Mar 05, 2004

Water Reuse at Remote Locations

USFilter Provides Small Communities, Municipalities and Industrial Clients With Solution for Water Reuse

As water costs increase and supplies dwindle, communities and business alike are turning to high-tech water treatment systems that recycle and reuse water. But, for many communities, it's cost prohibitive to run reclaimed wastewater through miles of distribution lines from a centralized water treatment plant to where it's needed.

Recently, technology advancements have pushed satellite treatment plants into the forefront. This new process allows those same communities to remotely treatment wastewater--which is less costly and less disruptive.

The trend is benefiting companies such as USFilter, Palm Desert-based supplier of total water management systems and services, which reports a wave of new bookings for membrane bioreactor (MBR) skidded water reuse systems.

"We expect to start-up more than one system per month in 2004, totaling almost 5 million gallons per day of operational treatment capacity," says Ed Jordan, vice president of Jet Tech Products.

One of the new projects is for reclaimed water satellite treatment plant in the state of Washington, which serves four separate communities. By meeting the state's "Class A" reclaimed water standards with the MBR technology, the communities will save hundreds of millions of gallons of drinking quality water each year.

The reclaimed water will be used for irrigation, commercial and industrial purposes--supplying reclaimed wastewater where it is needed and reducing the load on the central regional plant. The satellite plant will intercept existing regional sewer lines and extract municipal wastewater for local use. Water not distributed for direct use will circulate to the groundwater recharge infiltration basin.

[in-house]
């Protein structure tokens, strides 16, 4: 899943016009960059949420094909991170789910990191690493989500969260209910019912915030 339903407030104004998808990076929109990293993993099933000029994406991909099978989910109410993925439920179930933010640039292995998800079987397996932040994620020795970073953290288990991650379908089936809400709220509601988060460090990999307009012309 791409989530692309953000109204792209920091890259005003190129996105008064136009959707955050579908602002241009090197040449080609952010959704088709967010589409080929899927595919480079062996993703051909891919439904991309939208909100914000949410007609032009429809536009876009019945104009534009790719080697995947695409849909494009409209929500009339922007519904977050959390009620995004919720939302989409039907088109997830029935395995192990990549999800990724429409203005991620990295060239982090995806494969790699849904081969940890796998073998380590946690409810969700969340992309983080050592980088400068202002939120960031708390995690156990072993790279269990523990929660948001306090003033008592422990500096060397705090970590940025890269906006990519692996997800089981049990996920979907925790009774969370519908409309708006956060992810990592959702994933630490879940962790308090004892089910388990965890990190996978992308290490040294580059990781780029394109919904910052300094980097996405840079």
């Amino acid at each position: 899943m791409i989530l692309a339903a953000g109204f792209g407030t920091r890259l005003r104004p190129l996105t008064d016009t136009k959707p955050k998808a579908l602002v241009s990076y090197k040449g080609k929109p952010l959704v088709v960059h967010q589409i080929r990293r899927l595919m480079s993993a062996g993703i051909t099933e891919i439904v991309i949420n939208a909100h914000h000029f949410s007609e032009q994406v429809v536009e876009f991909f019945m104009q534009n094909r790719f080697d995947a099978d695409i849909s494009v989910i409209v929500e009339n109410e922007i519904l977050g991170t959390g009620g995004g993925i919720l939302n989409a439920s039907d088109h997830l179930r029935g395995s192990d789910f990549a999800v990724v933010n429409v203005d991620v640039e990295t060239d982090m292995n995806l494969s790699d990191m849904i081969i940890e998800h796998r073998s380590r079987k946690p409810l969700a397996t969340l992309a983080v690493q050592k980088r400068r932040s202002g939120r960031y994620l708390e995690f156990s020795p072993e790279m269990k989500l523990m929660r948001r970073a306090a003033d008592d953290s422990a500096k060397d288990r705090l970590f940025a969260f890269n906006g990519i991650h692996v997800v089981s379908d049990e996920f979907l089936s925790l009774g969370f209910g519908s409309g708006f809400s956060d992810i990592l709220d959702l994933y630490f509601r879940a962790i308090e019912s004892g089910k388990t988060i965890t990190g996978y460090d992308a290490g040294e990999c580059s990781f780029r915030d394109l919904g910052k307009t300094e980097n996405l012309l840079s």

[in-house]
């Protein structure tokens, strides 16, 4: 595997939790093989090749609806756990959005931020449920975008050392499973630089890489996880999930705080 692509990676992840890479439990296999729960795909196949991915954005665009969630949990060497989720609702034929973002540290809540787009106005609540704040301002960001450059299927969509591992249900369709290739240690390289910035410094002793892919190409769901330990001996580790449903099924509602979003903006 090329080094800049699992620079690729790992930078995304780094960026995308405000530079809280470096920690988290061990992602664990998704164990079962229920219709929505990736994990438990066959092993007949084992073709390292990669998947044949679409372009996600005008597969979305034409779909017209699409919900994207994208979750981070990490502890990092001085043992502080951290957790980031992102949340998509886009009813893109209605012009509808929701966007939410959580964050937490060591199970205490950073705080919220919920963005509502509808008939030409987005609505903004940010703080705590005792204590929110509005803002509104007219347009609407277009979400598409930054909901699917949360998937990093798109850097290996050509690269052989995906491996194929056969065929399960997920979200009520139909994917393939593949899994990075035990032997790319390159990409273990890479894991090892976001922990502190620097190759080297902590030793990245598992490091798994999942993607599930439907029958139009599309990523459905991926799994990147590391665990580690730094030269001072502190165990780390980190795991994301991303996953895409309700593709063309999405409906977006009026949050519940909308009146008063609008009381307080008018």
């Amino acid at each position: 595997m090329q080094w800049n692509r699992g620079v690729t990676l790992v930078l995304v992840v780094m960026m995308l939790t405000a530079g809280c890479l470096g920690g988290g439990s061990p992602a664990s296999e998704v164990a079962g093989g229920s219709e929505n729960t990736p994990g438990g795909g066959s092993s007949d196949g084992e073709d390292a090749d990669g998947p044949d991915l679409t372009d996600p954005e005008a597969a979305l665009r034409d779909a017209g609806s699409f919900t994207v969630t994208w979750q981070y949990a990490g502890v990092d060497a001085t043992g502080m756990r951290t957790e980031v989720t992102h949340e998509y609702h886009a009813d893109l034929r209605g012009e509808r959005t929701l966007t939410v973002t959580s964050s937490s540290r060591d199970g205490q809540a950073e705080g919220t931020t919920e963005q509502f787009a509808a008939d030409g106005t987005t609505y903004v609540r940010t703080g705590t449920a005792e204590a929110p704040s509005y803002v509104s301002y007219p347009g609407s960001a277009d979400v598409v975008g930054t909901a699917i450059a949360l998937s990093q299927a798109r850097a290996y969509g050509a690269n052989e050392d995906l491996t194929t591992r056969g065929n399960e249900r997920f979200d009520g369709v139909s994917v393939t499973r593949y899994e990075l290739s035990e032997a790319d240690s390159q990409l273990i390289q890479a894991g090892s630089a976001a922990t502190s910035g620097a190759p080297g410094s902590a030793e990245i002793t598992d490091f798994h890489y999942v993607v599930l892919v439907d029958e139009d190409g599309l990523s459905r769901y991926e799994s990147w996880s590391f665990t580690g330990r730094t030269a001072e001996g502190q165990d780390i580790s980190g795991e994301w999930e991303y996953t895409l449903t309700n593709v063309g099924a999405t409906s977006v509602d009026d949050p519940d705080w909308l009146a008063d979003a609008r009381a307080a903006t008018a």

Jordan said USFilter's membrane bioreactor technology provides high quality reuse water. The system is uniquely designed to ensure stable long-term performance, involves low operator attendance and is ideal for remote locations.

Another type of user of satellite systems is residential community development where building permits depend on the availability of water treatment. One of these is the Woods Valley Ranch Water Reclamation facility in Southern California.

Due to the location of the development, next to the environmentally sensitive, Moosa Creek, the 55,000 gallons per day (gpd) wastewater plant was required to meet California's stringent Title 22 requirements. The high quality effluent produced from this facility will irrigate the community's golf course and be used to fill the course's water features.

The developer of the community was required to install wastewater treatment facilities prior to obtaining the residential building permits. So, speed was of the essence.

"Speed of delivery, installation time, and small footprint were critical to this process," says Don Bunts, project engineer for Newland Communities, the developer on this project. "The system utilizes the latest and most advanced wastewater treatment technology, providing exceptional water quality and allows for an extremely simple process, which met our requirements for this fast track installation."

Jordan believes that while the cost and availability of water are strong market drivers, the availability of cost-effective, package treatment plants is having a positive effect, as well.

He said the advancements in membrane filtration and liquid-solid separation and the integration of these technologies into complete, compact systems has given small communities, municipalities and industrial clients proven technical solutions for water reuse at remote locations.